I have to admit, when Abe b ...more
The book is pretty much two separate novellas smashed together, the better part of which is the present day story of Dan and Abe and the incredible losses they suffer. Their stories start in the first hundred pages, then get interrupted by the unnecessarily long second story (essentially the ENTIRE backstory/story of people who lived in a town bothered by "The Fisherman"). Eventually, we get back to the present ...more
As other reviewers report this is a story within a story. The first, and present day, story is of love and the loss of that love. How people handle loss in different ways and how t ...more
When one of the locals hears of their interest, he feels the need to tell them the legend of Dutchman's Creek, and why it is avoided.
Assuming it's no more than a colorful piece of folklore, a fish story as i ...more
I know I sound like a broken record, but I'm really strict when it comes to horror. For me, horror is a very delicate matter with aspects as many as those of the human psychology. Rarely can a film or novel scare me lately, and I'm not talking about jump-scares. I guess my being so demanding makes me either a perfect judge ...more
I was immediately immersed in the story(s) from the very beginning. I dug everything about it. It was dark and brooding. Cosmic and literary.
Abe and Dan have both suffered devastating loses. Fishing is a great form of therapy for them.
Next on the agenda, Dutchman’s Creek, a hidden river that promises some huge catches. When Abe and Dan stop for an early breakfast at a small diner to wait out a rain storm, they are related ...more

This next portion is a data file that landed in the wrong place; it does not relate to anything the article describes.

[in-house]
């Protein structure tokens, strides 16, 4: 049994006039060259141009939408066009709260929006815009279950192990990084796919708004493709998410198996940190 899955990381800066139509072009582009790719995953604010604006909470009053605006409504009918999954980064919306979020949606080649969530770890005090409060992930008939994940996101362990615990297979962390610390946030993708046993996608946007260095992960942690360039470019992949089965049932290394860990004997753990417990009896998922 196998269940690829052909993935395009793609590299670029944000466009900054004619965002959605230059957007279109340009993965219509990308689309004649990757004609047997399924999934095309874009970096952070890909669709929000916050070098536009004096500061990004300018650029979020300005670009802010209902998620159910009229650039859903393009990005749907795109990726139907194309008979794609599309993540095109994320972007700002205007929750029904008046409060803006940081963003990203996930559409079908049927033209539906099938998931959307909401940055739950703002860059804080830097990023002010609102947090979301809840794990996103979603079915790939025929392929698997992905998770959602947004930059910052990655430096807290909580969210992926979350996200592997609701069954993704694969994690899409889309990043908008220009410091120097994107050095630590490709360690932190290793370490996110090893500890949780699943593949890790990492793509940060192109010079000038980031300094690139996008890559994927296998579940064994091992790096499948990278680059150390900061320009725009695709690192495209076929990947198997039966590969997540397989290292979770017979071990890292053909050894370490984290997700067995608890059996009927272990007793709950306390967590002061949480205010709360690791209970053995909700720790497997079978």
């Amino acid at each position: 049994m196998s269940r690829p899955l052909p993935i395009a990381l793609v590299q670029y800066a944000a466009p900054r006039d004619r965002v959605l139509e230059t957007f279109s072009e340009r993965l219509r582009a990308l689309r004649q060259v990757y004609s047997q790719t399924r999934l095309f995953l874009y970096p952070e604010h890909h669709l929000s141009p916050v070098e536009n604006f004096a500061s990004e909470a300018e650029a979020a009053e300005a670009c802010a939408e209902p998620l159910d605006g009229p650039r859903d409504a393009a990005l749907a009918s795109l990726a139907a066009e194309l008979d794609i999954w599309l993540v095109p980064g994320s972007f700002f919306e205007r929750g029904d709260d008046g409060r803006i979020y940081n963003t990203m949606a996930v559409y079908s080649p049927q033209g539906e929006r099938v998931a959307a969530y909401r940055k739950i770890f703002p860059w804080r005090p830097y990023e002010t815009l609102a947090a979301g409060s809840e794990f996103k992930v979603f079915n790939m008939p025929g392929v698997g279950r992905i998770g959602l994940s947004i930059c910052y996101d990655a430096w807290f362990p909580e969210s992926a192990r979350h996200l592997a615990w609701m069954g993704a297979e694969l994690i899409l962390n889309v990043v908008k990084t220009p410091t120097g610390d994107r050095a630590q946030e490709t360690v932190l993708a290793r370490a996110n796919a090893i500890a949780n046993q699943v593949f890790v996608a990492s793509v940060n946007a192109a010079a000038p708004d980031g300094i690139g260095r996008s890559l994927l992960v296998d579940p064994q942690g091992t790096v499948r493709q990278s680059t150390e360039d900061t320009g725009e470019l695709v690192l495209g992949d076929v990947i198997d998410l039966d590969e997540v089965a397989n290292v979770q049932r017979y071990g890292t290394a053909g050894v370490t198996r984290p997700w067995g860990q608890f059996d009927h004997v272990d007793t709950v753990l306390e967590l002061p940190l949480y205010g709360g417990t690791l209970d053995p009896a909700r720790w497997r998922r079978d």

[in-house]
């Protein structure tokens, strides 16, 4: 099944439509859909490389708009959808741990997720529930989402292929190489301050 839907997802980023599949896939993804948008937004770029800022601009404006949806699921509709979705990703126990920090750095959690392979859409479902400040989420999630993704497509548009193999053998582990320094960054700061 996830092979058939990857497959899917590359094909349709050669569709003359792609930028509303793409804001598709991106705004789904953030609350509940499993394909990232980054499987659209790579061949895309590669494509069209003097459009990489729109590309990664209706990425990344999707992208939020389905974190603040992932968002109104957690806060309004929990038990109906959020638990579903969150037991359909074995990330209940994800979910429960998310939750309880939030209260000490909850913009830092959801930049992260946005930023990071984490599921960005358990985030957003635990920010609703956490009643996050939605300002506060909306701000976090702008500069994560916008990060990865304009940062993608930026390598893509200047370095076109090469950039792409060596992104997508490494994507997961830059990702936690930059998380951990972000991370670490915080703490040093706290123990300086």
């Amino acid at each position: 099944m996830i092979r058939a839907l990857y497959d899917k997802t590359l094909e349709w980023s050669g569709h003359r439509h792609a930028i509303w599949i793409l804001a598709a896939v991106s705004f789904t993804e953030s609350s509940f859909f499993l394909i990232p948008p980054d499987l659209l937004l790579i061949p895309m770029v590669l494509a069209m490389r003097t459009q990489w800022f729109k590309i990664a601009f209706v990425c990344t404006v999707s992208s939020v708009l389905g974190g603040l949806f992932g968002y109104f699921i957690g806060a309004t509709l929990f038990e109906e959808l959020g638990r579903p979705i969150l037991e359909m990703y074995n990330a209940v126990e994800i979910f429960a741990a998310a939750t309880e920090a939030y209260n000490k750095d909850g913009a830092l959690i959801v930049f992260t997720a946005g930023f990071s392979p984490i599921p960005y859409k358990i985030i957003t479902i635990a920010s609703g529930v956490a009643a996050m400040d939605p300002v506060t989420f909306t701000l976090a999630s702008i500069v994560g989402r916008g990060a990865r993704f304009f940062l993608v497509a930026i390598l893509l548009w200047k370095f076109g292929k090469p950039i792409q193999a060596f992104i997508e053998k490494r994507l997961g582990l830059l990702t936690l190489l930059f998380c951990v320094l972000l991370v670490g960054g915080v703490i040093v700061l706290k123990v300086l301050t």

To the horror community at large, John Langan is no stranger. Hailed by critics as a writer with outstanding talent, he’s been published in multiple anthologies, including several “years best” anthologies, Ellen Datlow’s Fearful Symmetries, and two single author collections--Mr. Gaunt and Other Uneasy Encounters and the critically acclaimed The Wide Carnivorous Sky. And the reason for such a prolific body of published work is q ...more
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This book spoke to me. The writing style, the pace, the weirdness, the horror, the tale of grief. The imagery was both fantastic and horrifying. It was both scary and sad. I didn't want to put the book down. I won't be able to visit the Catskills and Woodstock without thinking of the story of the fisherman...["br"]>["br"]>["br"]>["br"]> ...more
This was a well written, intricately crafted narrative that wove themes of grief into a story that appeared to be about fishing, but was actually so much more.
The characters in this novel were wonderfully drawn. I found myself immediately connected to both widowed men and completely invested in their well being. The majority of the story was told in a close first person perspective, which made for a very intimate reading experience. It takes a skilled author to make me care about a fis ...more
Over the past decade, John Langan has established himself as a master of weird fiction and horror literature. It’s hard to believe that his newest work, The Fisherman, is only his second novel.
The Fisherman is the narrative of Abe (“Don’t call me Abraham,” he insists in the opening lines), a widower recounting the events following his wife’s recent passing from cancer. His mournin ...more
But a few pages into the novel, I knew I was in the hands of an assured writer. I was glad that I had trusted the words of my Goodreads friends and ordered this horror novel. The first part of the book reads like an Alexander ...more